16 July 2011

Islamic Jordan

لا إله إلا الله وأن محمدا رسول الله (There is no god but Allah and Mohammad is the Messenger of Allah)




The Hashemite Kingdom of Jordan has played a pivotal role in the evolution of the three monotheistic religions; Judaism, Christianity and Islam. The prophets, saints and companions of Prophet Mohammad all performed their works, ministries and miracles here in Jordan. The strategic location and mild climate in Jordan have ensured constant settlement through every historical period since 9500 BCE. In my last post, I explored a few of the Christian holy sites. Today, let’s visit some of the Islamic holy sites.

Jordan is rich in the religious history of the three great monotheistic religions. Being located between Mecca, Islam’s holiest place on earth, and Jerusalem which is sacred to all three has given this region a central role in the history of Ahl Ul-Kitab (People of the Book [Jews and Christians] in Holy Qur’an).

Most scholars agree that modern Jordan is part of the blessed “neighborhood” mentioned in Qur’an 17:1 “Glorified be he who carried His servant by night from the Inviolable Place of Worship (Mecca) to the far Distant Place of Worship (Jerusalem) the neighborhood whereof We have blessed, that We might show him of Our tokens. Lo! He, only He, is the Hearer, the Seer”. When Prophet Mohammad made his journey to Syria, he is said to have taken shelter underneath a tree that is, to this day, located near Safawi in Al-Mafraq.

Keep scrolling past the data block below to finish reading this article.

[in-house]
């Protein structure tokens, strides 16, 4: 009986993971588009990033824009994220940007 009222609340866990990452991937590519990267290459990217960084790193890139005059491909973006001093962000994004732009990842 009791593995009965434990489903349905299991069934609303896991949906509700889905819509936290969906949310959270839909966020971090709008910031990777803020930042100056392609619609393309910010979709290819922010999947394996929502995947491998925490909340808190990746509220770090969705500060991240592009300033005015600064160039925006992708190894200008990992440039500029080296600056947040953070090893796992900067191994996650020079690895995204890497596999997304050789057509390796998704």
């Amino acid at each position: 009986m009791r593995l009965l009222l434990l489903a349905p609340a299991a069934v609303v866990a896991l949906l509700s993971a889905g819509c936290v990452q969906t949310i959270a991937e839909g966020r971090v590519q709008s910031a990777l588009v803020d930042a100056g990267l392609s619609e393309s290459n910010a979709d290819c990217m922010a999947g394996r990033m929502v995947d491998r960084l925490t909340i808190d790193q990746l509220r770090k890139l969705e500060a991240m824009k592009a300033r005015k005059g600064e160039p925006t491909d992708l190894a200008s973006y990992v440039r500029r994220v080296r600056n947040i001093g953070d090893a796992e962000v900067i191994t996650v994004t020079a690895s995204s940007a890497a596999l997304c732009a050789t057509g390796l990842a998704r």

Prophet Mohammad's Tree

The expansion of Islam from the Arabian Peninsula was northwards into Jordan. It was here that the first contact between Islam and the Byzantine world occurred. As a result several 7th century battles took place; the Battles of Mutah, Yarmouk and Fahl (Pella). Many of the Prophet’s companions and military leaders were martyred and buried here. Their tombs and shrines are important sites for pious Muslims.

Yarmouk River
The venerable companion Abdul-Rahman ibn Awf Al-Zuhri’s tomb can be found in Jubeha. Abdul-Rahman was one of the “Blessed Ten” to whom the Prophet promised Paradise. He was in all the major battles and campaigns of Islam; Badr, Uhud (in Medina), Al-Khandaq (the trench), the Conquest of Mecca and Hunayn.

Following a compromise between Meccan leaders and Prophet Mohammad that gave political and religious recognition to Islam, Abdul-Rahman signed the Treaty of Hudaybiyah. He also signed the treaty following the conquest of Jerusalem.

Abdul-Rahman was very successful and shared his wealth through charity. On one occasion he gave 700 camels loaded with food to charity and on another day managed to free 31 slaves. His will stipulated that 1000 horses and 50,000 dinars would go to charity. His is an example well worth emulating.

Venerable companion, Bilal ibn Rabah was a slave who embraced Islam while still in Mecca. His master, Umayya ibn Khalaf was in a rage because of it and did everything he could to force Bilal into rejecting his new-found faith. In the peak summer heat he placed a huge rock on Bilal’s chest in an effort to turn him away from Islam.